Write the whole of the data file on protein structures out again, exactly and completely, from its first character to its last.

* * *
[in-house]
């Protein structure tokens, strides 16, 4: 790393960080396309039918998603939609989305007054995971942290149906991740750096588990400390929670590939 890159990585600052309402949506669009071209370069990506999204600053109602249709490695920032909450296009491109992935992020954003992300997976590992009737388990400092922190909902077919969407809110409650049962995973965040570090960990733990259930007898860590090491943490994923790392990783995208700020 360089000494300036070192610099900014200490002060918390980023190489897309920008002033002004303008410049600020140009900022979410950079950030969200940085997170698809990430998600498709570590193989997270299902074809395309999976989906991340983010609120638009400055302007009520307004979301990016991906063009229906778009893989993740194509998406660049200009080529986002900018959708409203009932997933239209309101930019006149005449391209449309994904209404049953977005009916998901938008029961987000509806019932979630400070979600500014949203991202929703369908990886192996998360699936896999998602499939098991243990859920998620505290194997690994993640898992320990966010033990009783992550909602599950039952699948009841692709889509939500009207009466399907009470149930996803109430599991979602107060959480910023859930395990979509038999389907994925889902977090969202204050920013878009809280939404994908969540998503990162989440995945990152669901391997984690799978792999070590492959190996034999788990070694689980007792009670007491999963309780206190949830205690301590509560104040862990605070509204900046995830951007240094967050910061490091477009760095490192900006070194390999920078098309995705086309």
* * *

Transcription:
[in-house]
């Protein structure tokens, strides 16, 4: 790393960080396309039918998603939609989305007054995971942290149906991740750096588990400390929670590939 890159990585600052309402949506669009071209370069990506999204600053109602249709490695920032909450296009491109992935992020954003992300997976590992009737388990400092922190909902077919969407809110409650049962995973965040570090960990733990259930007898860590090491943490994923790392990783995208700020 360089000494300036070192610099900014200490002060918390980023190489897309920008002033002004303008410049600020140009900022979410950079950030969200940085997170698809990430998600498709570590193989997270299902074809395309999976989906991340983010609120638009400055302007009520307004979301990016991906063009229906778009893989993740194509998406660049200009080529986002900018959708409203009932997933239209309101930019006149005449391209449309994904209404049953977005009916998901938008029961987000509806019932979630400070979600500014949203991202929703369908990886192996998360699936896999998602499939098991243990859920998620505290194997690994993640898992320990966010033990009783992550909602599950039952699948009841692709889509939500009207009466399907009470149930996803109430599991979602107060959480910023859930395990979509038999389907994925889902977090969202204050920013878009809280939404994908969540998503990162989440995945990152669901391997984690799978792999070590492959190996034999788990070694689980007792009670007491999963309780206190949830205690301590509560104040862990605070509204900046995830951007240094967050910061490091477009760095490192900006070194390999920078098309995705086309």